Monday, December 10, 2007

The Logic Of Science

On the left, the ultimate portable atomic clock, the size of a grain of rice from NIST and DARPA, 2004. Works using a tiny laser. Accurate for 300 years. A bit of overkill. Do we really need these in cell phones to come? Whether we want these gizmos or not is irrelevant. Some corporation will decide to manufacture them and soon they'll be everywhere. It's the logic of the age we live in. It's also the logic of Science. Actually a simple definition of Science, apart from the Latin root To Know, from the earlier verb To Cut, is the application of logic to all phenomena. That's how Science started in the mists of time when people perceived an orderly pattern to things that had a logic to it. That's also Science's Central Dogma, that the Universe is logical. On this one assumption everything rests. If Science ever hits a brick wall, it will be the discovery of something beyond logic. But Scientists are confident that will never happen, although there are many baffling gaps in their knowledge, the manufacturing of logical theories to cover them is almost as good as having the knowledge they lack, a working hypothesis.

It's these theories that scientists keep on testing, whether it's smashing atoms or toying with genetics. This is Big Science, the biggest game of all time. Of course, Science's parameters are those of the known physical Universe. What they expect to find and measure has to be physical, since after all they use physical instruments. But what if there are Non-physical Universes informing this one or even shaping it? Then they'll never be able to find out for certain if the Universe is logical or not.

Somewhere in the early 20th century Science split off entirely from Art. Now it's all theory and experiment, without a thought for consequences. It's aim like Art's was a certain amount of pleasure and usefulness, like the compass rose above. Now it's an endless stream of data that even overwhelms its specialist fields, and specialists can't keep up, where now a chemist and a physicist haven't got much in common and can't understand each other's work. It's becoming all rather dehumanizing. But we go on.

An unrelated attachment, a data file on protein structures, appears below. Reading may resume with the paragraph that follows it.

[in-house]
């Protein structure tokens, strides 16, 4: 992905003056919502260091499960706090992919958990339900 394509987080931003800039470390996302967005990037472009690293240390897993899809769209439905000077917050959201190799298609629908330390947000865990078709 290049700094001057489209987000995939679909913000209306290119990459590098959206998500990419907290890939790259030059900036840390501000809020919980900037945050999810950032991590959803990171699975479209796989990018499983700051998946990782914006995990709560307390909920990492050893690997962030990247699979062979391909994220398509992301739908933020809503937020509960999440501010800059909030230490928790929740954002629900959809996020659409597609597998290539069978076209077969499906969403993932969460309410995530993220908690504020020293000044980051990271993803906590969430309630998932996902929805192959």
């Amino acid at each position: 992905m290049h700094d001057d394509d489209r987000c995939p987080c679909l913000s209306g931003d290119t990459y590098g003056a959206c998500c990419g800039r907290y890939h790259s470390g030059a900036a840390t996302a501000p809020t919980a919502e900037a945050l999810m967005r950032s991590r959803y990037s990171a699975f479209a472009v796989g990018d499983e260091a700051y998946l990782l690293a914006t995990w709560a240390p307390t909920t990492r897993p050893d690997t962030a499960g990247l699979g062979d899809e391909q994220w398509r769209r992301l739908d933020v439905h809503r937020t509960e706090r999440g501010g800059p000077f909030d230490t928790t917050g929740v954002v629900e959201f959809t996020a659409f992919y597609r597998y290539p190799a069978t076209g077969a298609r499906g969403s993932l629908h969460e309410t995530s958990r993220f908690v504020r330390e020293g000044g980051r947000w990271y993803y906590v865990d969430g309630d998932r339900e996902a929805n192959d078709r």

The latest big thing in Physics, another theory is theoretically we have Dark Matter and Dark Energy, surmised but not yet detected. Well, there are deficiencies in the Big Bang theory. To satisfy them, the known Universe of matter and energy now accounts for only 4% of the total Universe, the rest or 96%, is this unknown dark matter and dark energy we haven't detected. And Antimatter might exist as stars and galaxies where there is no ordinary matter, which would annilate it. Antiparticles have been found, but no Antimatter, though CERN and later Fermilab with CERN's assistance actually created a few atoms of antihydrogen. It's superhot and with no way to contain it, it's readily annihilated in 10 seconds, releasing 100% of its energy and ordinary hydrogen's in contact with it. 100% energy efficient whereas a hydrogen bomb is only 7%. More dreams of an endless supply of energy, except it's way too expensive, at least $25 million a gram.

Anyway, we're in an age of endless speculation and experimentation. The effect on civilization is destabilizing. Some of this Science trickles down to us and now we're living with machines instead of friends and family. With cars instead of horses, with bulbs instead of candles. Are we better off?

Yet we're still trying to get to the bottom of this Universe. It's one thing to daydream. We all do it even those who are PhD deficient. Another to test any and all theories endlessly. But the real worry is Science's destructive experiments and applications of destructive research which eventually affect us all. From one bomb at Los Alamos to a giant nuclear arsenal and a thousand nuclear reactors and no way to safely dispose of them. While we've got our hands full of problems dumped on us by Science that Science is not addressing, a new era of Big Science is dawning. Genetic manipulation and Nuclear Fusion and Super Colliders like CERN's LHC, due to start up in 2008. What's really going to happen when lead nuclei are smashed together in the LHC at super colossal energies never before attempted? Collisions at nearly twice the speed of light? This isn't atom smashing anymore, this is a new type of Fusion Reaction. Even some physicists are demurring. It could be the end of the world.

No comments: